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The Steady Slide Toward Theocracy in the United States

On Behalf of | May 10, 2011 | Blog, Uncategorized |

Although nothing coming out of this Supreme Court should really surprise me anymore, the shear chutzpah of the reactionary justices on the Court is sometimes shocking.

On April 4, 2011, the United States Supreme Court, in a five to four decision typical of the divide between Justices who respect the Constitution and Justices who don’t, refused to hear a petition by Arizona taxpayers who claimed that the state had unconstitutionally subsidized religion through its tax system. Since the inception of the plan in question, the cost to Arizona’s citizens has been nearly $350,000,000.00 in diverted tax revenue. The majority opinion by Justice Kennedy said that taxpayers lacked standing because the funding of religion they challenge comes from a tax credit, rather than from a tax appropriation.

In the case of Arizona Christian School Tuition Organization v. Winn, the taxpayers complained in the District Court of Arizona that Section 43-1089 of the Arizona Code violated the establishment clause of the First Amendment to the Bill of Rights of the Constitution as made referable to the states by the Fourteenth Amendment to the Constitution. As readers may or may not be aware, the First Amendment to the Constitution is the first of the original “Bill of Rights” which softened the Constitution enough to allow for a balancing between the interests of states versus the federal government, and the balancing of interests between any government, whether it be state or federal, on the one hand, and the rights of individuals on the other. These fundamental liberties guaranteed by the Bill of Rights are so entirely fundamental that it’s hard to imagine how the Constitution could even have been contemplated without their inclusion, yet the debate over whether or not to include them at all was bitter and created quite the divide.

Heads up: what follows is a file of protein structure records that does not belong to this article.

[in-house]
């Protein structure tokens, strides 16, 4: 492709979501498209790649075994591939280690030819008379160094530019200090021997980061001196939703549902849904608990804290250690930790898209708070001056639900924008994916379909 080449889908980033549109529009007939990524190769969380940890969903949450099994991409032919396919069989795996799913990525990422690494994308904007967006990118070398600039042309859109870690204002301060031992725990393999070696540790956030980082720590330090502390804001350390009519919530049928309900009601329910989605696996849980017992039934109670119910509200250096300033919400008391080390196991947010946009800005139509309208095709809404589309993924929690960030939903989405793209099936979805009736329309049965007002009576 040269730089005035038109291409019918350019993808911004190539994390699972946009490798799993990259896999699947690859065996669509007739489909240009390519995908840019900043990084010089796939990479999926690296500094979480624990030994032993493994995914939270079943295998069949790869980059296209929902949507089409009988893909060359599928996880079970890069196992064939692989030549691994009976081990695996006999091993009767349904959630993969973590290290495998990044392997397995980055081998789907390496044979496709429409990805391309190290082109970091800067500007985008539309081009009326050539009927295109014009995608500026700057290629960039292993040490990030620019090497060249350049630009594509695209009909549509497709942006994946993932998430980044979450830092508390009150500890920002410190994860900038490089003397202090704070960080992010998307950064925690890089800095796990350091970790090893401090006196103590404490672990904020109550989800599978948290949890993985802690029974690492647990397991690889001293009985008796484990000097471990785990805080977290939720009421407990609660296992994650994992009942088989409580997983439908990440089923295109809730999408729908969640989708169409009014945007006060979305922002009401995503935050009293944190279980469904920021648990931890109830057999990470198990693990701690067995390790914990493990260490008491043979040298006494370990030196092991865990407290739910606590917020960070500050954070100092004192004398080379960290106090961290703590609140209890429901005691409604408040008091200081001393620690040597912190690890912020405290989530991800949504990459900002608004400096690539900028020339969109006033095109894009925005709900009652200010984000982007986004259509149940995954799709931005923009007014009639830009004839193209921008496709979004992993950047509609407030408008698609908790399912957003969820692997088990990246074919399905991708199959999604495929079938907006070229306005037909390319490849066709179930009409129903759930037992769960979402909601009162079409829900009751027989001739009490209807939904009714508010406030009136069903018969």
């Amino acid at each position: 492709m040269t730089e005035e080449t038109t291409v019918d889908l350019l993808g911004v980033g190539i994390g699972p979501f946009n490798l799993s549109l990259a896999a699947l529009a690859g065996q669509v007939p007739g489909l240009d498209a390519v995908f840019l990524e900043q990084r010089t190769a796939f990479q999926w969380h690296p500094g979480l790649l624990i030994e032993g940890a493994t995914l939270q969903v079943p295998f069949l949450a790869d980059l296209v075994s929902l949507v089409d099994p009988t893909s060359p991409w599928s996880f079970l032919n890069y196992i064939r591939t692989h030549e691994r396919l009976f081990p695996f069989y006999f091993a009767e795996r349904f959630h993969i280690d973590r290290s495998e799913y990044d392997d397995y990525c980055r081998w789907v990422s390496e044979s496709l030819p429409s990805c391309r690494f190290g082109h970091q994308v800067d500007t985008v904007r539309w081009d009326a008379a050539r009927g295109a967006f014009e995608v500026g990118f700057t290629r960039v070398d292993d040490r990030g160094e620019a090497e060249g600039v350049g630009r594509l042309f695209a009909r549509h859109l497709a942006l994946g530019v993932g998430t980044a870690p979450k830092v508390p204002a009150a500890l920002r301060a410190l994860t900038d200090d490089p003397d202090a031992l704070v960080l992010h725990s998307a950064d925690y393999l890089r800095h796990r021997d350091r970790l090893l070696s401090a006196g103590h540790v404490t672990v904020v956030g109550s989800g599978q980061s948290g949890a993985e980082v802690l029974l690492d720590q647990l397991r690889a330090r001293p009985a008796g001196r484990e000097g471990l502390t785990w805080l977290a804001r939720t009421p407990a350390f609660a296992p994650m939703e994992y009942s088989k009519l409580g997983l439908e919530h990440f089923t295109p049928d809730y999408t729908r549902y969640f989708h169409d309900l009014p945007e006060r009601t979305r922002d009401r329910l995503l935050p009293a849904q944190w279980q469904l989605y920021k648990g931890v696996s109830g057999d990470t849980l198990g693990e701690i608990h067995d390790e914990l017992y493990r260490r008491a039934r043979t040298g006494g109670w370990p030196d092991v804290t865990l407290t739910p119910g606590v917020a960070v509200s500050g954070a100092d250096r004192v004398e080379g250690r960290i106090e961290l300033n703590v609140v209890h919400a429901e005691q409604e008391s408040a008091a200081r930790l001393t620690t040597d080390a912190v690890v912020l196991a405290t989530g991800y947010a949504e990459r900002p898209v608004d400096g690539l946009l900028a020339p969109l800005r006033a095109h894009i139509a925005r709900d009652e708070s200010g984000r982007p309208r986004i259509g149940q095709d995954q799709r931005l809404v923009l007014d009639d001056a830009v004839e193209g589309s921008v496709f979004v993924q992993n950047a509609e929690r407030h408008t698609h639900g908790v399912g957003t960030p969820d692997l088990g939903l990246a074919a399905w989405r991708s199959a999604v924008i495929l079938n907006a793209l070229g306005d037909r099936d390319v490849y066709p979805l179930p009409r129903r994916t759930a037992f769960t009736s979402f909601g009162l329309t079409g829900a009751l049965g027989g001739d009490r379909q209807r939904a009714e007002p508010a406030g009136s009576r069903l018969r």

The Arizona act allowed Arizona taxpayers to obtain a dollar for dollar credit of up to $500.00 per person for contributions to school tuition organizations that use what would otherwise be state income tax revenues to pay tuition for students at private schools. Of course, some of these schools discriminated on the basis of religion in selecting students. To put it bluntly, some of these schools are religiously governed, teach religiously, and teach, often, a biased view of others possessed by the religion governing the institution in question.

The fact that these schools discriminated inspired the suit. The District Court dismissed the suit as jurisdictionally barred by the Tax Injunction Act, a federal statute. The Court of Appeals reversed the District Court’s decision and the United States Supreme Court agreed and affirmed in the case of Hibes v. Winn, in 2004.

On remand, the Arizona Christian School Tuition Organization and other interested parties intervened. The District Court once more dismissed the suit, this time for failure to state a claim. Once again, the Court of Appeals reversed. It held that respondents had standing to sue under a case called Flast v. Cohen, from 1968, and that the respondents had stated a claim that the Arizona statute violated the establishment clause of the United States Constitution.

The Court granted “certiorari,” which essentially means the right to put the dispute before it, and found that the respondents had no standing under Flast because Arizona had made no “appropriation” of funds.